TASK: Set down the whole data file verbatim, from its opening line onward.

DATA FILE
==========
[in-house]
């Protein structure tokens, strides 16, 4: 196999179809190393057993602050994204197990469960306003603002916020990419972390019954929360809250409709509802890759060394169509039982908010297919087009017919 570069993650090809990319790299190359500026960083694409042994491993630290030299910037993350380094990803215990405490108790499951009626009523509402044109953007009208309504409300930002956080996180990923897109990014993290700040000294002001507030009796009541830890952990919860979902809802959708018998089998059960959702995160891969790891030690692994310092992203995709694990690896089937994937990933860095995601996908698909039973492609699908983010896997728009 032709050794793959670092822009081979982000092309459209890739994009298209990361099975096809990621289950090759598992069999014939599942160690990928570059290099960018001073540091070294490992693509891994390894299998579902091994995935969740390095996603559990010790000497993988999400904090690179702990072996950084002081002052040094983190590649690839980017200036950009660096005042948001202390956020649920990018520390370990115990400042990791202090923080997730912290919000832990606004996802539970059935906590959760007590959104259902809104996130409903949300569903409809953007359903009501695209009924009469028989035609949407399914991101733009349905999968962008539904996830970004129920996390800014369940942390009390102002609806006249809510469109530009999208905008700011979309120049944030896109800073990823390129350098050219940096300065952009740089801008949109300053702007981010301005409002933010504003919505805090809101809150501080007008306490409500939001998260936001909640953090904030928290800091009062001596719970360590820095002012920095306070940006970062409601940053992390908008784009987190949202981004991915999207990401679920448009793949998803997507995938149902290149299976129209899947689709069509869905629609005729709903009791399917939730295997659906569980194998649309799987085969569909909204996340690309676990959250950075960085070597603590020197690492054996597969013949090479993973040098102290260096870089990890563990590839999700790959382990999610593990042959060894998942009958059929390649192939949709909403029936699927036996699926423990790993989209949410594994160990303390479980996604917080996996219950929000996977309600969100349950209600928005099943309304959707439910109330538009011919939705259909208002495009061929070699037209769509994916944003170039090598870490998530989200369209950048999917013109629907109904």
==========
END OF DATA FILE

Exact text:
[in-house]
């Protein structure tokens, strides 16, 4: 196999179809190393057993602050994204197990469960306003603002916020990419972390019954929360809250409709509802890759060394169509039982908010297919087009017919 570069993650090809990319790299190359500026960083694409042994491993630290030299910037993350380094990803215990405490108790499951009626009523509402044109953007009208309504409300930002956080996180990923897109990014993290700040000294002001507030009796009541830890952990919860979902809802959708018998089998059960959702995160891969790891030690692994310092992203995709694990690896089937994937990933860095995601996908698909039973492609699908983010896997728009 032709050794793959670092822009081979982000092309459209890739994009298209990361099975096809990621289950090759598992069999014939599942160690990928570059290099960018001073540091070294490992693509891994390894299998579902091994995935969740390095996603559990010790000497993988999400904090690179702990072996950084002081002052040094983190590649690839980017200036950009660096005042948001202390956020649920990018520390370990115990400042990791202090923080997730912290919000832990606004996802539970059935906590959760007590959104259902809104996130409903949300569903409809953007359903009501695209009924009469028989035609949407399914991101733009349905999968962008539904996830970004129920996390800014369940942390009390102002609806006249809510469109530009999208905008700011979309120049944030896109800073990823390129350098050219940096300065952009740089801008949109300053702007981010301005409002933010504003919505805090809101809150501080007008306490409500939001998260936001909640953090904030928290800091009062001596719970360590820095002012920095306070940006970062409601940053992390908008784009987190949202981004991915999207990401679920448009793949998803997507995938149902290149299976129209899947689709069509869905629609005729709903009791399917939730295997659906569980194998649309799987085969569909909204996340690309676990959250950075960085070597603590020197690492054996597969013949090479993973040098102290260096870089990890563990590839999700790959382990999610593990042959060894998942009958059929390649192939949709909403029936699927036996699926423990790993989209949410594994160990303390479980996604917080996996219950929000996977309600969100349950209600928005099943309304959707439910109330538009011919939705259909208002495009061929070699037209769509994916944003170039090598870490998530989200369209950048999917013109629907109904």